|"Only dull people are brilliant at breakfast"
|"The liberal soul shall be made fat, and he that watereth, shall be watered also himself."
-- Proverbs 11:25
-- In June 2008, Robin Beaton, a retired nurse from Waxahachie, Texas, found out she had breast cancer and needed a double mastectomy. Two days before her surgery, her insurance company, Blue Cross, flagged her chart and told the hospital they wouldn't allow the procedure to go forward until they finished an examination of five years of her medical history -- which could take three months. It turned out that a month before the cancer diagnosis, Beaton had gone to a dermatologist for acne treatment, and Blue Cross incorrectly interpreted a word on her chart to mean that the acne was precancerous.
Not long into the investigation, the insurer canceled her policy. Beaton, they said, had listed her weight incorrectly when she bought it, and had also failed to disclose that she'd once taken medicine for a heart condition -- which she hadn't been taking at the time she filled out the application. By October, thanks to an intervention from her member of Congress, Blue Cross reinstated Beaton's insurance coverage. But the tumor she had removed had grown 2 centimeters in the meantime, and she had to have her lymph nodes removed as well as her breasts amputated because of the delay.
-- In October 2008, Michael Napientak, a doorman from Clarendon Hills, Ill., went to the hospital for surgery to relieve agonizing back pain. His wife's employer's insurance provider, a subsidiary of UnitedHealthCare, had issued a pre-authorization for the operation. The operation went well. But in April, the insurer started sending notices that it wouldn't pay for the surgery, after all; the family, not the insurance provider, would be on the hook for the $148,000 the hospital charged for the procedure. Pre-authorization, the insurance company explained, didn't necessarily guarantee payment on a claim would be forthcoming. The company offered shifting explanations for why it wouldn't pay -- first, demanding proof that Napientak had tried less expensive measures to relieve his pain, and then, when he provided it, insisting that it lacked documentation for why the surgery was medically necessary. Napientak's wife, Sandie, asked her boss to help out, but with no luck. Fortunately for the Napientaks, they were able to attract the attention of a Chicago Tribune columnist before they had to figure out how to pay the six-figure bill -- once the newspaper started asking questions, the insurer suddenly decided, "based on additional information submitted," to cover the tab, after all.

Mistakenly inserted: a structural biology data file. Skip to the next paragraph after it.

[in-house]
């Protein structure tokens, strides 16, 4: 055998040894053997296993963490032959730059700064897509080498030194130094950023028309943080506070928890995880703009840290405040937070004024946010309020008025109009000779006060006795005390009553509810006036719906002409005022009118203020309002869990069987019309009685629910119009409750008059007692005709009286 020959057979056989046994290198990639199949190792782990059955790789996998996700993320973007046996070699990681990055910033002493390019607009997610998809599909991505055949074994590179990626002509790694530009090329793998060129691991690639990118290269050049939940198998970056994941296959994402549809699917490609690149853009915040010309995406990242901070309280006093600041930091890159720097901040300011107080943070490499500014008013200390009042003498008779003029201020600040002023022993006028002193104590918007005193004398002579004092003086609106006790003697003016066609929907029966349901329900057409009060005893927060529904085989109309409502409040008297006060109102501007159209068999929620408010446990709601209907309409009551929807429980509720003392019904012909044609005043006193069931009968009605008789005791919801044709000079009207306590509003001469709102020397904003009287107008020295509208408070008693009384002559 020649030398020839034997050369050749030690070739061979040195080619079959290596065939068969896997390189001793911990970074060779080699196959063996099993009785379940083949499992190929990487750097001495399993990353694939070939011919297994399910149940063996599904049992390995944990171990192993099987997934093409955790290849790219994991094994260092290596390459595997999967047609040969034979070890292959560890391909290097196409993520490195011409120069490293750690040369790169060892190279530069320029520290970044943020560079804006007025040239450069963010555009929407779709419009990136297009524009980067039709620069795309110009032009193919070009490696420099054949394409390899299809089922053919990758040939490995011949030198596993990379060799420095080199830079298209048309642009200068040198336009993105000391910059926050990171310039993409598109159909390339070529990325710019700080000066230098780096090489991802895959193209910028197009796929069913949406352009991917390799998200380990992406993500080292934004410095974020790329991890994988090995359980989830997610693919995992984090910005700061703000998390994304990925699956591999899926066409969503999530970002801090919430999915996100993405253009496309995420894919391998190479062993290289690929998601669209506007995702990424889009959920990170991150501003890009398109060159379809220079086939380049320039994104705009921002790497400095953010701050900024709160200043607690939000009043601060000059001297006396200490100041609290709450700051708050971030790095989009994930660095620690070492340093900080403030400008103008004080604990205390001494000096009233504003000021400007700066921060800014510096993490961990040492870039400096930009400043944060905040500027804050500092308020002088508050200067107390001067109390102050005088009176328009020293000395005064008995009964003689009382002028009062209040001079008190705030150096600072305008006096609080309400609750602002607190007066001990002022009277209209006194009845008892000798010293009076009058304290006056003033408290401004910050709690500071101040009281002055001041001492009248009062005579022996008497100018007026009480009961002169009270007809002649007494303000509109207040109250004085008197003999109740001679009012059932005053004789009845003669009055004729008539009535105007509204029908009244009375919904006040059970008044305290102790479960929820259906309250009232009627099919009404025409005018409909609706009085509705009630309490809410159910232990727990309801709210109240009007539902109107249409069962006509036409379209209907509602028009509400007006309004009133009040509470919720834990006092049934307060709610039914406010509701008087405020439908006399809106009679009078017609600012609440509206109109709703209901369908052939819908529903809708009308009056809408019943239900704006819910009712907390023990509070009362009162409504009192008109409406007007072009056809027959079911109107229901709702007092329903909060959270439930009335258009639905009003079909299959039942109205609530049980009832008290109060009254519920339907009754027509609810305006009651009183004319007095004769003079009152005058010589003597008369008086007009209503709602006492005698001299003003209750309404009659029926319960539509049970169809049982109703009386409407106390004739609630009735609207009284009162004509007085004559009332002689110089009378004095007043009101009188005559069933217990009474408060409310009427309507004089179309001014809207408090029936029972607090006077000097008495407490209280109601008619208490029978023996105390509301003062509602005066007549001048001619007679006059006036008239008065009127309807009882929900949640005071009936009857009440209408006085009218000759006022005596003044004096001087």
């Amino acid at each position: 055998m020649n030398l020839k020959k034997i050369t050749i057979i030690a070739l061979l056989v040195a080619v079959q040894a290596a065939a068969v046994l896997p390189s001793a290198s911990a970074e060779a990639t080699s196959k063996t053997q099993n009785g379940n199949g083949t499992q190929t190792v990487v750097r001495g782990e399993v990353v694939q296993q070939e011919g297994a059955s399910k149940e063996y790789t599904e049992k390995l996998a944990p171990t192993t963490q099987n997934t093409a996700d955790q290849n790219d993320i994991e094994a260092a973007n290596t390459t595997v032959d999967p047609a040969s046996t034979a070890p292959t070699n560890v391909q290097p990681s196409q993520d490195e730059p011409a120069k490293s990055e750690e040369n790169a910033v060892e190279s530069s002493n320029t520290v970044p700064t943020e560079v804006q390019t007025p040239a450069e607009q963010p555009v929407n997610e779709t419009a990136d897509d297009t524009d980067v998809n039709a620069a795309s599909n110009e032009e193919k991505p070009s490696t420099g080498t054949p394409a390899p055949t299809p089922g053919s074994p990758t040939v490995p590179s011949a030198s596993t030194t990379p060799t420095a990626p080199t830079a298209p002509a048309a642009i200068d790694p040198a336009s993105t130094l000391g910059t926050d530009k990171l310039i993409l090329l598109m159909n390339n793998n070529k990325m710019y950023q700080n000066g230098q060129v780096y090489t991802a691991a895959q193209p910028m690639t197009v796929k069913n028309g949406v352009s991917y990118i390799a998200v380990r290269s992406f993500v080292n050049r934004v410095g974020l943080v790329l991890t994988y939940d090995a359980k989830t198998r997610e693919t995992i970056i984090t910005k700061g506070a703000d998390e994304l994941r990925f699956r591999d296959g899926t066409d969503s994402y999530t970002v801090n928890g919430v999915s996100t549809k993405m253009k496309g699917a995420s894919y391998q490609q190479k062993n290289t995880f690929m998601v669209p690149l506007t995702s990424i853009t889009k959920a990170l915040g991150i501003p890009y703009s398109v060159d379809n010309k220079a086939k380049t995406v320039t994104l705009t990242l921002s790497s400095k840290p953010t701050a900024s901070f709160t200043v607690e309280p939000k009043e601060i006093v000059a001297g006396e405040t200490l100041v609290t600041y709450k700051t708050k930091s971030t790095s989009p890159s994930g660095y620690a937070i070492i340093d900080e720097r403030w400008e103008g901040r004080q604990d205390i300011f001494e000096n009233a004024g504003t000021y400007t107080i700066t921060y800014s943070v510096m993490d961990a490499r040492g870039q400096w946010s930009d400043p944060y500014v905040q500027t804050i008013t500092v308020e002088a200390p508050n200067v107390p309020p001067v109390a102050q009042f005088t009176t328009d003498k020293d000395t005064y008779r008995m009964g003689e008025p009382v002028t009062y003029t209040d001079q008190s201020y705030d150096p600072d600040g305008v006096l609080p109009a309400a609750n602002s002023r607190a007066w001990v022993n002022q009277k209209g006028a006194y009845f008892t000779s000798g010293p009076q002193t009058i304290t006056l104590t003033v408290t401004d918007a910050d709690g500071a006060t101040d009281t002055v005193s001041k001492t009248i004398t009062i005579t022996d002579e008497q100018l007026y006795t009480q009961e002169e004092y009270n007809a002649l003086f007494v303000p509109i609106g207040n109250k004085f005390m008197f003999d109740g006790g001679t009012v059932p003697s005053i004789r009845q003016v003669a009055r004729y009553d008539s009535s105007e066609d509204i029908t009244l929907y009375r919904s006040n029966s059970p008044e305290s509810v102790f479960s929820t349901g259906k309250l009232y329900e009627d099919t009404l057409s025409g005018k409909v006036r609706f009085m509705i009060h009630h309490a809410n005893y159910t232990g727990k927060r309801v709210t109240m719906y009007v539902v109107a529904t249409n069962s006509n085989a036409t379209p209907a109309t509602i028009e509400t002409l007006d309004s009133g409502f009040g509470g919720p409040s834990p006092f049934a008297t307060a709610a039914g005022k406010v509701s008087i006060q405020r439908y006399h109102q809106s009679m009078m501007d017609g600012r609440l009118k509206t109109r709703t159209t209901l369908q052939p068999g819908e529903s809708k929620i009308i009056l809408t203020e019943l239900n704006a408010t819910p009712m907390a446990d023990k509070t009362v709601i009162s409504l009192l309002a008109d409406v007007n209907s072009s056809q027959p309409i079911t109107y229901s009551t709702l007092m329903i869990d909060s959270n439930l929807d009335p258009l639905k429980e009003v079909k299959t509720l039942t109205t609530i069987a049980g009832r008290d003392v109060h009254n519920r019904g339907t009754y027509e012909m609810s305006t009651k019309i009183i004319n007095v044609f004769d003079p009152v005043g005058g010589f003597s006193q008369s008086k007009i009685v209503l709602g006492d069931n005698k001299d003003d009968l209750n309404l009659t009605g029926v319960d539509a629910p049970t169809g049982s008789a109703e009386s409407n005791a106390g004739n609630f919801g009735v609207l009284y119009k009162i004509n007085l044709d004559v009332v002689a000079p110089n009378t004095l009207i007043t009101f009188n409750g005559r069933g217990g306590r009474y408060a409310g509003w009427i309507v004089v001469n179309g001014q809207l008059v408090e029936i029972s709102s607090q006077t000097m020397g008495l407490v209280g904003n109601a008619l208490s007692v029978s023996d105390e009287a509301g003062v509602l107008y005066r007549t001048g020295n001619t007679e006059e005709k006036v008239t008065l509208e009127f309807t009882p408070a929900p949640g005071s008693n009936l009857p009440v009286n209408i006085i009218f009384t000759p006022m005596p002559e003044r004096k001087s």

-- David Denney was less than a year old when he was diagnosed in 1995 with glutaric acidemia Type 1, a rare blood disorder that left him severely brain damaged and unable to eat, walk or speak without assistance. For more than a decade, Blue Cross of California -- his parents' insurance company -- paid the $1,200 weekly cost to have a nurse care for him, giving him exercise and administering anti-seizure medication.
But in March 2006, Blue Cross told the Denney family their claims had exceeded the annual cost limit for his care. When they wrote back, objecting and pointing out that their annual limit was higher, the company changed its mind -- about the reason for the denial. The nurse's services weren't medically necessary, the insurers said. His family sued, and the case went to arbitration, as their policy allowed. California taxpayers, meanwhile, got stuck with the bill -- after years of paying their own premiums, the Denney family went on Medi-Cal, the state's Medicaid system.
-- Patricia Reilling opened an art gallery in Louisville, Ky., in 1987, and three years later took out an insurance policy for herself and her employees. Her insurance provider, Anthem Health Plans of Kentucky, wrote to her this June, telling her it was canceling her coverage -- a few days after it sent her a different letter detailing the rates to renew for another year and billing her for July.
Reilling thinks she knows the reason for the cutoff, though -- she was diagnosed with breast cancer in March 2008. That kicked off a year-long battle with Anthem. First the company refused to pay for an MRI to locate the tumors, saying her family medical history didn't indicate she was likely to have cancer. Eventually, it approved the MRI, but only after she'd undergone an additional, painful biopsy. Her doctor removed both of her breasts in April 2008. In December, she went in for reconstructive plastic surgery -- and contracted a case of MRSA, an invasive infection. In January of this year, Reilling underwent two more surgeries to deal with the MRSA infection, and she's likely to require another operation to help fix all the damage. The monthly bill for her prescription medicines -- which she says are mostly generics -- is $2,000; the doctors treating her for the MRSA infection want $280 for each appointment, now that she's lost her insurance coverage. When she appealed the decision to cancel her policy, asking if she could keep paying the premium and continue coverage until her current course of treatment ends, the insurers wrote back with yet another denial. But they did say they hoped her health improved.
Labels: health care